1. Context is Changing..
Someone said, “Content is king, but context is the kingdom.” The HR profession must appreciate, anticipate, and adapt to changing economic, political, social, and technological contexts. In particular, HR helps deliver the digital business agenda and HR enacts a digital HR agenda.
2. HR is Not About HR but About Creating Value for Others
Value is not defined by what HR does but by how it impacts others. I like to ask, “What is the best thing HR gives an employee?” Answers generally include a meaningful job, purpose, colleagueship, fair pay, opportunities to learn and grow, and a good work setting. While I agree, I think the best value HR gives an employee is a company that wins in the marketplace. Without winning, there is no job.
3. HR Stakeholders are Broadening
Traditionally, the HR customers were within the organization: employees who are more productive and line managers who design and deliver the right strategy. Increasingly, HR stakeholders are outside the company, including customers who buy products, investors who finance the business, and communities who validate reputation
4. HR has Unique Contributions
To serve internal and external stakeholders, HR traditionally contributed talent (“human” resource): right people, right place, right time, right experience (today’s shiny object). However, in our research, we found that “organization” (culture, capability, workplace) has four times more impact on business results than “individual” (talent, competence, workforce). Leadership bridges individual talent and organization capability. Thus, in any business dialogue, HR partners could continually ask, “Do we have the right talent, organization, and leadership to add value, deliver strategy, serve customers, gain confidence from investors, and build reputation with communities?” HR could provide unique insight into talent, organization, and leadership to deliver value. HR needs an organization guidance system to determine how to make progress along each of these three paths (my personal focus in 2020).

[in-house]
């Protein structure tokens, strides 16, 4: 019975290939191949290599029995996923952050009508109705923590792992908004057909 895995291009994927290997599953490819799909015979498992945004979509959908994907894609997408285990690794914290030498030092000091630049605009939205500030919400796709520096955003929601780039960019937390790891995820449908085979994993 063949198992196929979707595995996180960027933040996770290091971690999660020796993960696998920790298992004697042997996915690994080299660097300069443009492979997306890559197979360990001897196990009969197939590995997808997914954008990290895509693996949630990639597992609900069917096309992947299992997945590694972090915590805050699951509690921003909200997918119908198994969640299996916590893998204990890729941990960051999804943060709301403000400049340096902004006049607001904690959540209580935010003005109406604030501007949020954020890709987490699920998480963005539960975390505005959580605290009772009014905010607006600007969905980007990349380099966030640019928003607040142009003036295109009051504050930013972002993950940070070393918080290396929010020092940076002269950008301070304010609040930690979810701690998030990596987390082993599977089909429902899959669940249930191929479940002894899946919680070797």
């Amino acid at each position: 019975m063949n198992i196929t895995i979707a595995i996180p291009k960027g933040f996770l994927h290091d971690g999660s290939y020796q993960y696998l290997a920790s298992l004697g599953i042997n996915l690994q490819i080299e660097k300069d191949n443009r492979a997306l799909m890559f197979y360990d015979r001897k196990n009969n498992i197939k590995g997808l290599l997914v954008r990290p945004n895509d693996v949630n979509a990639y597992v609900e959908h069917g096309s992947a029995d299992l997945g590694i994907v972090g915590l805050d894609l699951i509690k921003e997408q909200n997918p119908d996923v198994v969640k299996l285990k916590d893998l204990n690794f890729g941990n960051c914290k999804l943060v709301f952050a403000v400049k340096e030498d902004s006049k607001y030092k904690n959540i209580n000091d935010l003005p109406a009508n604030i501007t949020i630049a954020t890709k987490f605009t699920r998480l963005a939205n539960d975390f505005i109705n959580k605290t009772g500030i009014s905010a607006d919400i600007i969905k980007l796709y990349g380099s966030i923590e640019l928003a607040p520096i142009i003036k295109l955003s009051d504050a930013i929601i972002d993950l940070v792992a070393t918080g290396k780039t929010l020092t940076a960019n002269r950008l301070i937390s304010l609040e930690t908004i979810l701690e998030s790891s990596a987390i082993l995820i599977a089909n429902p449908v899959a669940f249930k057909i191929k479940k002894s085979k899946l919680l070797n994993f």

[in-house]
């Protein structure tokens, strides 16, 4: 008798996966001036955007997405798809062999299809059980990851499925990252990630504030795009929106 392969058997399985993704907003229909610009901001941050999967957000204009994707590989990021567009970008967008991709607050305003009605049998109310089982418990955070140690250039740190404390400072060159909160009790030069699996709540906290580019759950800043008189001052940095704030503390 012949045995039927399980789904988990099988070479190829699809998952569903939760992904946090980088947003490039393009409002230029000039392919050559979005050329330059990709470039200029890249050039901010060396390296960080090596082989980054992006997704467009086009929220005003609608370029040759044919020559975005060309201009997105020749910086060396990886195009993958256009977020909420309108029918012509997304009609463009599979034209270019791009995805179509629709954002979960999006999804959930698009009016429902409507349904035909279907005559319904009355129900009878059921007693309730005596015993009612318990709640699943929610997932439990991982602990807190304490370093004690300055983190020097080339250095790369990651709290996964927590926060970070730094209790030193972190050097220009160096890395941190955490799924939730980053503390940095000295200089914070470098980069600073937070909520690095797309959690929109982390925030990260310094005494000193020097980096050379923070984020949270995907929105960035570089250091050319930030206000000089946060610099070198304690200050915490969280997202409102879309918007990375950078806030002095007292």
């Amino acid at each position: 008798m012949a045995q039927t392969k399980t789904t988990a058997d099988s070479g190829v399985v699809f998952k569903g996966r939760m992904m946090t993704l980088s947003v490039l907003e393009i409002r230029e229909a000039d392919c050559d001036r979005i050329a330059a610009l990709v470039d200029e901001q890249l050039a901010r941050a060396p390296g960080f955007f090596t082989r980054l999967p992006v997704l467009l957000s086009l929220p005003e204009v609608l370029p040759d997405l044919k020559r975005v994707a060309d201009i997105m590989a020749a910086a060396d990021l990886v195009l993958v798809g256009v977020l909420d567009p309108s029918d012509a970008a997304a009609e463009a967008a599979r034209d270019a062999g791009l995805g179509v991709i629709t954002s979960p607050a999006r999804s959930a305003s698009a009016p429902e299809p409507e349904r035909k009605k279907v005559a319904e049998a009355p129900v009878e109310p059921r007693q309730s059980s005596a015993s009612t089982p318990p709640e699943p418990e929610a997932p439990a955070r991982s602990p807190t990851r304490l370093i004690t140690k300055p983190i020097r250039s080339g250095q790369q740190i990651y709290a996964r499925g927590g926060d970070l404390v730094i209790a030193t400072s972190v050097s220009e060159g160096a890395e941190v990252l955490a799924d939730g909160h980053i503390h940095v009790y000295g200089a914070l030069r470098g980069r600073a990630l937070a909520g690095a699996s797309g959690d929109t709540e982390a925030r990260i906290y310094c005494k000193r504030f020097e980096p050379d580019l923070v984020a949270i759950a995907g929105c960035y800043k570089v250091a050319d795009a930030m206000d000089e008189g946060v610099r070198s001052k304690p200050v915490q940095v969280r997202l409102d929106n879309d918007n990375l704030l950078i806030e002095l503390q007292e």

5. The HR Department Should Reflect the Logic and Governance of the Business
The structure of an HR department varies by the structure of a business: more centralized businesses have more centralized HR departments; more decentralized businesses have more decentralized HR departments; more matrix-like businesses have more shared services / center of expertise HR departments. With ever more digital HR, what was outsourced becomes insourced.
6. HR Professionals Need to Reinvent Themselves (20 to 30 percent every four to five years) to Deliver Value
The skills for personal credibility, serving stakeholders and delivering business results vary and evolve over time. HR professionals need to continually reinvent themselves, with an emerging focus on creating capabilities at all organization levels (new research in 2020).
So for 2020, these are my 6 views of what’s next for HR and how HR continues to deliver value. Your views?